Understanding Enterprise

Entrepreneurship and Small Business, fourth edition

by Simon Bridge and Ken O'Neill

Case study: chapter 4

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This case study examines entrepreneurs and their motivations through the lens of Trait Theory. While reading, students are encouraged to look at the traits displayed by each of the partners of the proposed new enterprise and discuss whether each member of the team could be described as an entrepreneur accordingly.

John, Owen and Chris are three lifelong friends who have just graduated from university with first class honours in computer programming, web design and graphic design respectively. During their final year of studies the three had decided that rather than being snapped up by one of the major software companies, they would start out on their own. It was during this final year that the entrepreneurs decided, as taught, to put together a business plan in order to develop a strategy and timeline for growing the business as well as helping them to secure finances from banks and potential investors. In order to do this the partners decided to discuss a number of areas that they saw as important starting points including: the potential market, funding the business, marketing and how decisions would be made.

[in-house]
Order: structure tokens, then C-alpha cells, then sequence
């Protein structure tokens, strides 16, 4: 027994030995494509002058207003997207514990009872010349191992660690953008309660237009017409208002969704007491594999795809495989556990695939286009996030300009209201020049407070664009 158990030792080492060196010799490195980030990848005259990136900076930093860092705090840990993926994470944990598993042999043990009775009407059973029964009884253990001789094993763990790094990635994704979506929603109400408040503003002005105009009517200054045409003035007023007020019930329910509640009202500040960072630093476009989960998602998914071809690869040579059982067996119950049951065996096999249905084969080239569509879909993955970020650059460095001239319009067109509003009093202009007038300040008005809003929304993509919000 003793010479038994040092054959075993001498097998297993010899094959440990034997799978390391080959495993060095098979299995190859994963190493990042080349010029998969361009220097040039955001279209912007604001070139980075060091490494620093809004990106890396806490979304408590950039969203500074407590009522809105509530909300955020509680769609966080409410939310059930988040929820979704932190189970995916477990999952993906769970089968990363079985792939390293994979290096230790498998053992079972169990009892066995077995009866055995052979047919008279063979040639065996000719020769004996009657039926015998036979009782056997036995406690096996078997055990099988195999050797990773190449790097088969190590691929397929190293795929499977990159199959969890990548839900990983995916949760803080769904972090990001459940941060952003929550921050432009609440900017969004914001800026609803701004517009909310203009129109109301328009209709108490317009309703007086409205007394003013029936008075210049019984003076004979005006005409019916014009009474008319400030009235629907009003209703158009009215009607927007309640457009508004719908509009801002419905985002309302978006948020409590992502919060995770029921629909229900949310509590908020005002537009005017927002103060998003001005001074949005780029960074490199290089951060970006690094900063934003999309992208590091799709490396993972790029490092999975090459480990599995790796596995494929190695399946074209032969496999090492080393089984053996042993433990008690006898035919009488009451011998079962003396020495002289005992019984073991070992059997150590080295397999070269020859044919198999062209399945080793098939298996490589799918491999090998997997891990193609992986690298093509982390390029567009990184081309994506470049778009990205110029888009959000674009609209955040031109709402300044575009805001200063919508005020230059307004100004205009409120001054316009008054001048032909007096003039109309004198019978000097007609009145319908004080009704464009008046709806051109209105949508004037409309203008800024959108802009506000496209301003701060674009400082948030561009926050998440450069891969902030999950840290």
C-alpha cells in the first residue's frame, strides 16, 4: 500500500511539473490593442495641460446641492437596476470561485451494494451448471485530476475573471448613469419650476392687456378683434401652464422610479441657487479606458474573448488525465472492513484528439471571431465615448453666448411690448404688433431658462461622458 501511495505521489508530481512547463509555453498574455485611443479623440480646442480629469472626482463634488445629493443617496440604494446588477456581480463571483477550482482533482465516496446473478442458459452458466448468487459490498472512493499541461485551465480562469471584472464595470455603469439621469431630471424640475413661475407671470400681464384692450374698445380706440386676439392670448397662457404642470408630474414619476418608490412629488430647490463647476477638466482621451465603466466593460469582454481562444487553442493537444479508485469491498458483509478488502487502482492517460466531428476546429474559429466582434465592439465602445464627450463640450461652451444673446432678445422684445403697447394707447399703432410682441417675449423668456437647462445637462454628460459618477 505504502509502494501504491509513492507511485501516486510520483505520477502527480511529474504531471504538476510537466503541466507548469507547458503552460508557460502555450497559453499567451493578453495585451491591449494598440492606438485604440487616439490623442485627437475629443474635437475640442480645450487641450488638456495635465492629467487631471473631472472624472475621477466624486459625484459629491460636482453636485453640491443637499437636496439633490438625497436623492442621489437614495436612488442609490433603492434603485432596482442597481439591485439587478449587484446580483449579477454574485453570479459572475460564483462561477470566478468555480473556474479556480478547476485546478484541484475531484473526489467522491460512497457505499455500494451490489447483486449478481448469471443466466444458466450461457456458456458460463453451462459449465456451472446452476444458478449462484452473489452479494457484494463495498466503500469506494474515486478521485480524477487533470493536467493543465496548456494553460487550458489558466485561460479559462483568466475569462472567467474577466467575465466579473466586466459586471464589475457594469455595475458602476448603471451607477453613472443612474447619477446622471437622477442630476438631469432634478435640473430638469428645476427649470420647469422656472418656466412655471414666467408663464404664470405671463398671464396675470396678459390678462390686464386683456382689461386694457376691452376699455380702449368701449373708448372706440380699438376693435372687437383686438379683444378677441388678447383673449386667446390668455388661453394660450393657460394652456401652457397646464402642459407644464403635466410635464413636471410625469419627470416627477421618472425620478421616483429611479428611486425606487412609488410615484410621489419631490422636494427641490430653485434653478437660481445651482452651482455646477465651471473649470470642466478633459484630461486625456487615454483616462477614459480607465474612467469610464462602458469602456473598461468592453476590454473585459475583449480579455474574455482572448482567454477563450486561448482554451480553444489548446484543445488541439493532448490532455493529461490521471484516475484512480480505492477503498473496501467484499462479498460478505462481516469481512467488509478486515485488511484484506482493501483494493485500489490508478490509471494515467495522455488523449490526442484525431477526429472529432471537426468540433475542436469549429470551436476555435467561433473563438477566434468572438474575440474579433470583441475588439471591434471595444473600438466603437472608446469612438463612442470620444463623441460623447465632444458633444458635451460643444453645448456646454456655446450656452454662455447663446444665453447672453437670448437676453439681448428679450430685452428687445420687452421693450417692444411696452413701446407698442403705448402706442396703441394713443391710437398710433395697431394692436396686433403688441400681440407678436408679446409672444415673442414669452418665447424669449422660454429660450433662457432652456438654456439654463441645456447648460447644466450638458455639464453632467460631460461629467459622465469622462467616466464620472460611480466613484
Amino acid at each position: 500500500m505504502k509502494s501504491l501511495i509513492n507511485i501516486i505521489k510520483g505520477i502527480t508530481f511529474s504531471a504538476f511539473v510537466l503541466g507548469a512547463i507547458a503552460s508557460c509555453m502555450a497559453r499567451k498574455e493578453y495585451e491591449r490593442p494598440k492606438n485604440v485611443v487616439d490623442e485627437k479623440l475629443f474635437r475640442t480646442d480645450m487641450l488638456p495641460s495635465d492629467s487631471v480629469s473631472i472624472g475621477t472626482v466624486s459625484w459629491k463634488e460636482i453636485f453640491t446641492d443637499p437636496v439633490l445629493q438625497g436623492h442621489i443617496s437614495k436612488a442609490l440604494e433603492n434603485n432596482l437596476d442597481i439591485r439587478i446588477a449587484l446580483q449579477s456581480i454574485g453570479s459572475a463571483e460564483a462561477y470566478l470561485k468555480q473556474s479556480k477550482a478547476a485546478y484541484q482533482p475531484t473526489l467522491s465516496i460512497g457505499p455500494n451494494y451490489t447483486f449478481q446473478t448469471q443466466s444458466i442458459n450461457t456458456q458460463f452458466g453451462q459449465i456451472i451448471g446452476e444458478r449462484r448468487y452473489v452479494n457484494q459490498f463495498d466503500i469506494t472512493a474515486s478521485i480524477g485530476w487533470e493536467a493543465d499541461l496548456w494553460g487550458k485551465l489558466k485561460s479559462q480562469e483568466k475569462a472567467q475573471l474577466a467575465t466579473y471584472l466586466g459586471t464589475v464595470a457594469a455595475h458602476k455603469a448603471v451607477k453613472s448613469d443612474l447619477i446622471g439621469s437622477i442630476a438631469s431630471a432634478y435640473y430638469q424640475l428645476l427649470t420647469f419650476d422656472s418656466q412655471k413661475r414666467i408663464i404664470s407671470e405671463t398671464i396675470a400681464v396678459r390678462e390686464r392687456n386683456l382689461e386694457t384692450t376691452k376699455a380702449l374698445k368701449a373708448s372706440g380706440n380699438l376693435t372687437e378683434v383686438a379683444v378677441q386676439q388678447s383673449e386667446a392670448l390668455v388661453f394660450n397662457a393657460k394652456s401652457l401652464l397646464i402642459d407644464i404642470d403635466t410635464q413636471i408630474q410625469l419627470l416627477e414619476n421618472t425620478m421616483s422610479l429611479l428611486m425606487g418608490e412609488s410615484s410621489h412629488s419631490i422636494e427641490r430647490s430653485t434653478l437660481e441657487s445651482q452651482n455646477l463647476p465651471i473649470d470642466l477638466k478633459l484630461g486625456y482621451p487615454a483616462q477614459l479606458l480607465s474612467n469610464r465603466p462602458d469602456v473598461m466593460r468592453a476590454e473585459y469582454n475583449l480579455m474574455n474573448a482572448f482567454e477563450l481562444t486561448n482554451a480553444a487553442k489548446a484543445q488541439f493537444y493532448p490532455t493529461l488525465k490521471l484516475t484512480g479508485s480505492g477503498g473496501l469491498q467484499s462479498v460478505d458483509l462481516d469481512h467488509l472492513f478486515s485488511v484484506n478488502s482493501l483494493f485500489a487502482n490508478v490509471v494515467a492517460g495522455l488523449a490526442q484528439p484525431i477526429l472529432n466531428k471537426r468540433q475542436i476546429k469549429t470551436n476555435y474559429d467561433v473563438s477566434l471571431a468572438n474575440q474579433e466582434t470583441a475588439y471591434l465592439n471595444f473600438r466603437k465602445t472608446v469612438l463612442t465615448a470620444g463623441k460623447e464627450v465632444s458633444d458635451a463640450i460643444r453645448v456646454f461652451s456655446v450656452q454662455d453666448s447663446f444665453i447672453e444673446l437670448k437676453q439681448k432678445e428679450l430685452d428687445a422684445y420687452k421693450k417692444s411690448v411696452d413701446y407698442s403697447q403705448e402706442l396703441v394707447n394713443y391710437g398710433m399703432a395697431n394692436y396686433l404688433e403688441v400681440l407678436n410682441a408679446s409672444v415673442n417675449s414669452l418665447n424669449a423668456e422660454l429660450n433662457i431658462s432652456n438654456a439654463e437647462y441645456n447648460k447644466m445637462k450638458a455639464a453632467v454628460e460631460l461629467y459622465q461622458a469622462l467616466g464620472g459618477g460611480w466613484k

It was Chris who decided to start looking at the size of the potential market and suggested that as the business was offering a service with global appeal, they should seek to target multiple geographical markets from the very beginning. He recognised the cost associated with this and that they would have to borrow heavily in order to achieve this ambitious target although in the long-term stressed that the rewards outweighed the risks. John listened in disbelief. He could not understand how his potential business partner could suggests such a risky strategy for an enterprise that had not only no trading history, but would be run by three students with no significant experience working in the industry. Rather than target a global market, he was convinced that the business should offer its services for free to customers for the initial start-up phase, target a small percentage of the Edinburgh market and then grow this market share in year three. Chris was dismayed by John's lack of ambition and so was Owen who thought that both his friends were off the mark. Owen believed that they would be better focusing initially on establishing themselves on a Scotland-wide basis before attempting to penetrate the UK and then Europe. He argued that gradually growing the business at this rate would give them a solid base for targeting the USA and Asia, although Chris believed that the time-line was too slow and would make it easier for potential market entrants to replicate their strategy and eat into their market share. He had based his suggestion in part on the findings of his final year dissertation that examined, in depth, the software development industry in Scotland. John, on the other hand, worried they would spread themselves too thinly and so the three friends agreed to cease the discussion for the day and look at the target market once they had resolved the issues of funding, marketing and control.